“…was saying from one perspective, in one sense, we are just. In another sense, from another perspective, we are sinners; and how he defines this is simple. In and of ourselves, under the analysis of God’s scrutiny, we still have sin; we’re still sinners. But, by imputation and by faith in Jesus Christ, whose righteousness is now transferred to our account, then we are considered just or righteous. This is the very heart of the gospel.”
(For more go to http://www.ligonier.org/blog/simul-justus-et-peccator/)
Martin Luther sought to hold these two realities in tension, not over-emphasising one at the expense of the other. So this can be helpful. Now for some, this may be sacrilegious, but I tend to push back a little on the identity of a sinner. When I consider the writings of the Apostle Paul he tends to use the language of past tense when referring to sin. (Rom. 6:17; Gal 1:23; Eph. 2:1-3; Eph. 2:13; Col. 1:21; 1 Pet. 2:10)
Ephesians 2:1 comes to mind where Paul outlines the absolute depravity of human sinfulness yet he begins by using the past tense of
‘And you were dead in the trespasses and sins.’ Eph. 2:1
And one of my favourite scriptures in all the New Testament,
11 And such were some of you. But you were washed, you were sanctified, you were justified in the name of the Lord Jesus Christ and by the Spirit of our God. 1 Cor. 6:11
Paul consistently reminded Christians of their new identity in Christ and called them to live out of it. “That’s not you any more Christian. You are made new”. Paul had no problem calling sin out in the Church. But he also reminded Christians time and again of their new identity and called people to believe and recognise who they now are in Christ as one of the great means of overcoming sin. In fact that most common description of Christians in the New Testament is those that are ‘In Christ’. It is used over 200 times.
While sin may still describe some of our activity, ‘sinner’ does not have to define our identity. Yes, we must acknowledge our sin. Yes, we must repent of it, seek forgiveness and trust the Spirit to transform us. We are not free from sins existence but we are free from its penalty, it’s power, its tyranny and mastery. We are made new and, “He has delivered us from the domain of darkness and transferred us to the kingdom of his beloved Son, 14 in whom we have redemption, the forgiveness of sins.” (Col. 1:13-14)
Pastor Rick Warren has a saying I’ve always resonated with
“To know who we are we must know who’s we are”
Like every abandoned child that longs to know their true biological parents in order to know themselves, we too need to know who’s we are in order to know who we are. And as Christians, we are those that are in Christ. We are no longer slaves of sin and darkness, but SONS AND DAUGHTERS of the living God. That’s who we are. So when we sin the gospel calls us to repent and turn away from it. Additionally, it calls us to turn to Jesus in faith, not just for mercy, though it is needed, but also for affirmation of our identity. That we are who he says we are. That we remain God’s child and he loves us and adopted us as his kids. A choice he made long before we ever stuffed up.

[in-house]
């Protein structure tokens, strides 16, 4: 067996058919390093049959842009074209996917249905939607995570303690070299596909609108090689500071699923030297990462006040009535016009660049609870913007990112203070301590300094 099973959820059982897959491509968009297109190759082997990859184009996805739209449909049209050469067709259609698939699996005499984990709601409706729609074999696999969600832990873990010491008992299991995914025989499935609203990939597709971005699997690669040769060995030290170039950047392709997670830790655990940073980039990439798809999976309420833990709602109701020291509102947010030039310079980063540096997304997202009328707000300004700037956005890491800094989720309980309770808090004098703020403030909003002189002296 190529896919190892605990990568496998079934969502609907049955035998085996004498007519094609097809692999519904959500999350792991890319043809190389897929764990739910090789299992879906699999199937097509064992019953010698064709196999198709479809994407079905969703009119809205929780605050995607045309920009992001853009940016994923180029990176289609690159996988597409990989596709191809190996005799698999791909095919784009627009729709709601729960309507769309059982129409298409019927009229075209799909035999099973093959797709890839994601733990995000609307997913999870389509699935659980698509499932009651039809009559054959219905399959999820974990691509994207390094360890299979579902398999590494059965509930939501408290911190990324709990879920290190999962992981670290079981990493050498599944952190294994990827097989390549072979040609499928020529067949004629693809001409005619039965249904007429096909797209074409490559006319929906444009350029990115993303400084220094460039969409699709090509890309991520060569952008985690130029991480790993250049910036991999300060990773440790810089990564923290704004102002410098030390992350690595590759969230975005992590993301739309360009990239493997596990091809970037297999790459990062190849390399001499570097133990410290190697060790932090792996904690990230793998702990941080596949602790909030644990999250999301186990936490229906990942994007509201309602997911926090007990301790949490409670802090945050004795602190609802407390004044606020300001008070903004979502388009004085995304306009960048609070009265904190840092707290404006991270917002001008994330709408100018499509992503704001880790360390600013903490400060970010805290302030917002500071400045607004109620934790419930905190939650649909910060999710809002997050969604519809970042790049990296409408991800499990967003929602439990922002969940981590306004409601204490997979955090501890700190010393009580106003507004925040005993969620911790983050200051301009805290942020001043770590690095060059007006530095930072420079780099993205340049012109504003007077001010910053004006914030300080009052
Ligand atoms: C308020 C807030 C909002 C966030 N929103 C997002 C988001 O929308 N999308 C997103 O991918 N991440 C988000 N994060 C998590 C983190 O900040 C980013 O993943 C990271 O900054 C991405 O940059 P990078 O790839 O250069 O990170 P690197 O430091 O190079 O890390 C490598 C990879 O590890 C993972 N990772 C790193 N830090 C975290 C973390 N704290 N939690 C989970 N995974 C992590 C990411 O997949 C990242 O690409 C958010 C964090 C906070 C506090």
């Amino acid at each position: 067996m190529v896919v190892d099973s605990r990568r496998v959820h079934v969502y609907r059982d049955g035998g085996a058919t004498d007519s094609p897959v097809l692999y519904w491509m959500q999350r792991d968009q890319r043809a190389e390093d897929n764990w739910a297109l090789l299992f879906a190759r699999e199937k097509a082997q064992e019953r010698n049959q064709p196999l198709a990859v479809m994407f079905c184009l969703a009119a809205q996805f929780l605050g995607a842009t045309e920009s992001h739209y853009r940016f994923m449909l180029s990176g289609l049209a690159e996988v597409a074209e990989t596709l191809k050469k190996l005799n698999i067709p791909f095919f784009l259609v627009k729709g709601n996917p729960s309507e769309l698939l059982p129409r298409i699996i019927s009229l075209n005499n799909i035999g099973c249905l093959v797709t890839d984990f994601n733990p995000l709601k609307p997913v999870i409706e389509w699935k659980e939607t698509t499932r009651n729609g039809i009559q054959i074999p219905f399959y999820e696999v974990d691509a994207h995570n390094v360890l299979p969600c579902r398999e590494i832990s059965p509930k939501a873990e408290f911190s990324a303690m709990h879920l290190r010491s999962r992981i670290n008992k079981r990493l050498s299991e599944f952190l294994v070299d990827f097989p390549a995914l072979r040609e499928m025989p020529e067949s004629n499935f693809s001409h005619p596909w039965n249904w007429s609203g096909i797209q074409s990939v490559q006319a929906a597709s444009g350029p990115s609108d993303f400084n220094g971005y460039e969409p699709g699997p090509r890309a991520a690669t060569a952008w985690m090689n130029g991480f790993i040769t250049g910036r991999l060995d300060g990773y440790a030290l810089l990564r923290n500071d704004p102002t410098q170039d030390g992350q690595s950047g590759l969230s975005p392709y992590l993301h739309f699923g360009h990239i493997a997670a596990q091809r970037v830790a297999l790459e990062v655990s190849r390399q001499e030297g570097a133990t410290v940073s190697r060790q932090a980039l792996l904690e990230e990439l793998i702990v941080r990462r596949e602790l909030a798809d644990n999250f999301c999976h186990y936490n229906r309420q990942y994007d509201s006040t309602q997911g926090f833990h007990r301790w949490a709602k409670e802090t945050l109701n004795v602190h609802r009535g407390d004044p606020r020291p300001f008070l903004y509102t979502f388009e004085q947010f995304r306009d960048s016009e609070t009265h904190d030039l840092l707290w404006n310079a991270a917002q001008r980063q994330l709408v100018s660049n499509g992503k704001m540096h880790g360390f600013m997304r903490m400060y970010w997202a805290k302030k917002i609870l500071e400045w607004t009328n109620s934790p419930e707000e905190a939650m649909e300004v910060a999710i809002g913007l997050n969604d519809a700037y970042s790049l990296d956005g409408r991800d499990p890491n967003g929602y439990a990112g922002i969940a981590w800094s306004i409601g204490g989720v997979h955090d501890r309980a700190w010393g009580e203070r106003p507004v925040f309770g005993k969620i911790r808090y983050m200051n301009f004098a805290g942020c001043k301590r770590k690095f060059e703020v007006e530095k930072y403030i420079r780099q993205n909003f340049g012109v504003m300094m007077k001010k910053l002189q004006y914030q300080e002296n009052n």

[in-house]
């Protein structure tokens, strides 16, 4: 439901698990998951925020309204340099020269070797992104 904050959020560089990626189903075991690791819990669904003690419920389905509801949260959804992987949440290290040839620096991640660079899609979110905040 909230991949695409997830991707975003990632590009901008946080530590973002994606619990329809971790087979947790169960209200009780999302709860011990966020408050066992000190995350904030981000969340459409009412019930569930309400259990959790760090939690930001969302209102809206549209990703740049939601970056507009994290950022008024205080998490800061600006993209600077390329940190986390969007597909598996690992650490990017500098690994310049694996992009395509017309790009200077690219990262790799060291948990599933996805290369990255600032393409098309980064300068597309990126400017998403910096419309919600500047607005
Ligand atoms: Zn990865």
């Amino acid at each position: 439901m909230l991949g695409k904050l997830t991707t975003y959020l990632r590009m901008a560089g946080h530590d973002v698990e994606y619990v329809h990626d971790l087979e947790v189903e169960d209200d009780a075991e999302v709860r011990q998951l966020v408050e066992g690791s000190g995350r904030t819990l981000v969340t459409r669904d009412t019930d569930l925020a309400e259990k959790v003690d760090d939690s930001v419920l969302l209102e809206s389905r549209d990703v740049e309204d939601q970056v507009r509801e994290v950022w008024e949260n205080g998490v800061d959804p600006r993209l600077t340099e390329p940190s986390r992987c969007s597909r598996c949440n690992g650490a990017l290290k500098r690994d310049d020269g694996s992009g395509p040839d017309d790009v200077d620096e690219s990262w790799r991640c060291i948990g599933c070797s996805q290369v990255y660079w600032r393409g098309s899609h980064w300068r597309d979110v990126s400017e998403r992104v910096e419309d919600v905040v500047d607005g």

5 he predestined us for adoption to himself as sons through Jesus Christ, according to the purpose of his will Eph. 1:5
29 For those whom he foreknew he also predestined to be conformed to the image of his Son, in order that he might be the firstborn among many brothers Rom. 8:29
Longing for a sense of identity is not wrong, nor sinful, it is necessary. But our true identity can only be found in the one who made us. Our true identity can not and does not come from our self. We do not find who we are by looking within. No! We find who we are by looking down. We look down into the scriptures through which God screams ‘MINE’! And we look up to the heavens and thank God for making us his.
Spurgeon recounts a story from Augustine
In his pre-Christian life, St. Augustine was ensnared by sexual lust, but after he surrendered his life to God, he gave himself single-mindedly to the work of Christ’s kingdom. One day an old mistress of his approached him on the street, seductively suggesting he follow her home. Augustine was cordial but turned her down. It occurred to her, “Maybe he forgets who I am,” and she said to him, “Augustine, it is I!” “Yes, I know,” Augustine replied, “but it is not I.”
In summary, much of this debate has centred around sin and answering the question ‘Are we saved sinners or sinning saints?’ It is here that I affirm that the ‘Saints by Nature’ movement get many things right. I hope I explained my disagreements clearly, thoroughly and with grace and kindness. Yet I also hope that I highlight where I agree. I agree that we have a new identity in Christ. That we are God’s children, forgiven, loved and secure in him. I agree that we should therefore identify ourselves as such, even when we sin. And probably even more so when we sin because sin brings with it its cousins, shame and guilt, which cause us to hide from God rather than run to God receiving assurance of his love and grace towards us as his kids. We may be sons and daughters that struggle. We may be God’s kids that sin. But we are his kids. That’s who we are and who we will always be for in the words of the Apostle Paul,
38 For I am sure that neither death nor life, nor angels nor rulers, nor things present nor things to come, nor powers, 39 nor height nor depth, nor anything else in all creation, will be able to separate us from the love of God in Christ Jesus our Lord. Rom 8:38-39